City College of San Francisco could soon be getting a new address: 50 Frida Kahlo Way.
District 7 Supervisor Norman Yee announced the results of a community public vote on Wednesday of changing Phelan Avenue after learning the history of James Duval Phelan, who was the former mayor of San Francisco. Phelan had been an advocate of excluding Asians from entering the United States and into The City.
The name of Phelan Avenue, though, was not named after the former mayor, but Phelan’s father, who was also named James Phelan.
Though the avenue was not named after the mayor, Yee said the name itself still resonated with the mayor and his past:
“This name represents a very racist time for San Francisco.”
CCSF Chancellor Mark Rocha said:
“This is an extremely moment in the history of City College and in the history of San Francisco.”
Rocha said of Kahlo:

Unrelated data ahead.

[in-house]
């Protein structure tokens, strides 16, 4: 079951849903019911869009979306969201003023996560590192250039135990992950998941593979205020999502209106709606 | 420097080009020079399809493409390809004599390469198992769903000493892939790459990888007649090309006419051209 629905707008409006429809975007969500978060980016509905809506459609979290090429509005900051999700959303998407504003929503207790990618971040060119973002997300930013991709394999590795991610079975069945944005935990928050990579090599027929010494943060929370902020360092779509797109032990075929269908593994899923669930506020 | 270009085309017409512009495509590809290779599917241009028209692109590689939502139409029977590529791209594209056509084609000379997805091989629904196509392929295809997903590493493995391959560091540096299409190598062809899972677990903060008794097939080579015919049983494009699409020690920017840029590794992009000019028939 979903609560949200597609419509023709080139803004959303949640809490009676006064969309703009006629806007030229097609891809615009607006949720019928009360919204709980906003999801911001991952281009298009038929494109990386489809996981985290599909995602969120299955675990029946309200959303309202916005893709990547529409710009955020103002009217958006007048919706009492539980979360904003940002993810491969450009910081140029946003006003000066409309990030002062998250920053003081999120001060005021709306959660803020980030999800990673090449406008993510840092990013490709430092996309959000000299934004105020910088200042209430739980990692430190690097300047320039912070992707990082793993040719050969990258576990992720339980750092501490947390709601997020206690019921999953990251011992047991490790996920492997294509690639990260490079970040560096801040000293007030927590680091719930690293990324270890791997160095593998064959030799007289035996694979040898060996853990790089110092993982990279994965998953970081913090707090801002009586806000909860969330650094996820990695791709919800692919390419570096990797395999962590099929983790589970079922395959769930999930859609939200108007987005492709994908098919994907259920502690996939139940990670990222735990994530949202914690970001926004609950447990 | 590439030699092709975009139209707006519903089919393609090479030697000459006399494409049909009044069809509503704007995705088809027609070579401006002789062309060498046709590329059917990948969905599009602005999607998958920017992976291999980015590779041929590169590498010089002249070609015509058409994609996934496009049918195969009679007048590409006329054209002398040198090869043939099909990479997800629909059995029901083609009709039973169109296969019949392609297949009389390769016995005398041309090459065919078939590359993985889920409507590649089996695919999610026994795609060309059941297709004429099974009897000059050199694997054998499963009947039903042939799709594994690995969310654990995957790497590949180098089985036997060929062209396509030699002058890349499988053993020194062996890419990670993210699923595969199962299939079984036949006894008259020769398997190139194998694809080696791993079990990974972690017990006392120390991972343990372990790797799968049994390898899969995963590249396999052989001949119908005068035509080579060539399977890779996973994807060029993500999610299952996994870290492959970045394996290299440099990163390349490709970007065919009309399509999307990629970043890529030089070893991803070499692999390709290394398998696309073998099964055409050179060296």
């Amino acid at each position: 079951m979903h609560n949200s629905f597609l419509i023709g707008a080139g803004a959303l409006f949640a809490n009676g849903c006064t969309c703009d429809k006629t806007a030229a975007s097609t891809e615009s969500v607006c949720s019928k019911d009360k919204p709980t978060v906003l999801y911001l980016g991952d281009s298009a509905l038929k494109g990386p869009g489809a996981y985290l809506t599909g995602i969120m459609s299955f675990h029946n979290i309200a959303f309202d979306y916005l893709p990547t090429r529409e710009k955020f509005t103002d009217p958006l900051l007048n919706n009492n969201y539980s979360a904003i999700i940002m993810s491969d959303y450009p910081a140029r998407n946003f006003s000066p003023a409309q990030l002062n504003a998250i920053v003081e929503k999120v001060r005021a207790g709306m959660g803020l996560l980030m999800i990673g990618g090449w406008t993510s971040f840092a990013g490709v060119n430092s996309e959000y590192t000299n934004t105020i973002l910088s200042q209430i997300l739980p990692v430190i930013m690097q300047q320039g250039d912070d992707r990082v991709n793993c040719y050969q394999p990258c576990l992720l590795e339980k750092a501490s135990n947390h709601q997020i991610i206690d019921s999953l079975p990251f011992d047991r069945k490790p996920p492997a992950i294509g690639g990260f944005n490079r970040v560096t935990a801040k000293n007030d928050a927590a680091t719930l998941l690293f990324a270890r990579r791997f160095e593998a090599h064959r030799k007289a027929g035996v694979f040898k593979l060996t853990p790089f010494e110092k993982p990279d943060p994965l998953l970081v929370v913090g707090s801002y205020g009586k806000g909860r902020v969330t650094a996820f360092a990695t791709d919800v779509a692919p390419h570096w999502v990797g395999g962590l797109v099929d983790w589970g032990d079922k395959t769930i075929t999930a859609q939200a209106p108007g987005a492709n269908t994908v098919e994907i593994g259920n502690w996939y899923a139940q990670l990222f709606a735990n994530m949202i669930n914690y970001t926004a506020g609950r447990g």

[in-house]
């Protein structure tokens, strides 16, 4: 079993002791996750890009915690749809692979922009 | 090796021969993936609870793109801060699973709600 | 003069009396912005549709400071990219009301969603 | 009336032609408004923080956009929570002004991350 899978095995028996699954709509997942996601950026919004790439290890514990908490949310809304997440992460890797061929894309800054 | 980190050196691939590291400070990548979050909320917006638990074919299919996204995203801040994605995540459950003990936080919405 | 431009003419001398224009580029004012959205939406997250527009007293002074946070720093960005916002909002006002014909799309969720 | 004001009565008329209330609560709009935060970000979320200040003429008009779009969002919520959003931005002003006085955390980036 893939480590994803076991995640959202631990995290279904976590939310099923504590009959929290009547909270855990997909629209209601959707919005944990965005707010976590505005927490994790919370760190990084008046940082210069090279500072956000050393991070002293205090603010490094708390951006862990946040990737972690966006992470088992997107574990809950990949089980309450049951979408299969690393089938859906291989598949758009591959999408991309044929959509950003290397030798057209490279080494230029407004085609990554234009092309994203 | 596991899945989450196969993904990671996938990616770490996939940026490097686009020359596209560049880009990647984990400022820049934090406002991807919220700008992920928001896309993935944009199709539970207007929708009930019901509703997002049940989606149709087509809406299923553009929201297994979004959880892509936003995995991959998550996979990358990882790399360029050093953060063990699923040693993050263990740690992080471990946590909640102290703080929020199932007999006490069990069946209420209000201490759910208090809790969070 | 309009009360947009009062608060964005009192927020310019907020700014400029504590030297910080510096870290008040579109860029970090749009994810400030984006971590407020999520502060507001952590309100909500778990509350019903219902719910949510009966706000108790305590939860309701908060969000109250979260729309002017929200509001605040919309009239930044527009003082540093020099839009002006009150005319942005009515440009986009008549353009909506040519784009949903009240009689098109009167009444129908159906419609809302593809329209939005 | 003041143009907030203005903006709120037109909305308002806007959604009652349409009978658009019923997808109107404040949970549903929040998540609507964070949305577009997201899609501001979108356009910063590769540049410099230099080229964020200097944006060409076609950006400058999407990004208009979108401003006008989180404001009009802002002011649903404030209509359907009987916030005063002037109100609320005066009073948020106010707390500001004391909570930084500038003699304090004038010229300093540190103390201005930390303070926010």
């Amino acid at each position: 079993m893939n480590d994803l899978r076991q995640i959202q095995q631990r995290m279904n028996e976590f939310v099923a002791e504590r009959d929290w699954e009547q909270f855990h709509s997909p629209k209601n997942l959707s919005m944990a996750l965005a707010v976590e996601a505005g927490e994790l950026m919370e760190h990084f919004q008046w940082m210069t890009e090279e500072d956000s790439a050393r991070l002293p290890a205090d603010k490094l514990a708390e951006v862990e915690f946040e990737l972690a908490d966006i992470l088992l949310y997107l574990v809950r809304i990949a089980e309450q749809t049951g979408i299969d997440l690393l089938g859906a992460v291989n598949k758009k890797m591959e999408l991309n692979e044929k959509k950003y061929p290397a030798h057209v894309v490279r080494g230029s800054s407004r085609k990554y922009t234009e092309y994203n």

“Frida Kahlo as you know was a pioneering feminist artist who poised important questions … about issues of race, class, gender and social justice.”
It was fitting for the community to rename the street after Kahlo who was once married to Mexican painter Diego Rivera, whose Pan American Unity Mural is currently inside the college’s theater, named after him, said Rocha.
Residents who live on Phelan Avenue were given a chance to have input and a vote through a renaming committee commissioned by Yee’s office..
Frida Kahlo Way received the most votes from the community out of choices, according to Yee’s office.
The CCSF Board of Trustees also supported to rename Phelan Avenue to Frida Kahlo Way through a resolution.
To get the legislative process moving, Yee will introduce a resolution at the Board of Supervisors to rename the street.
Jarlene Choy, a legislative aide for Yee, said the renaming of Phelan Avenue will also have go through the Department of Public Works and the San Francisco Municipal Transportation Agency.
Yee said it could take about nine months to get the street officially renamed which runs from Ocean to Flood avenues.
If the street renaming gets approved, Yee said there would be a five-year transition period where residents could still use Phelan Avenue while preparing for the street change.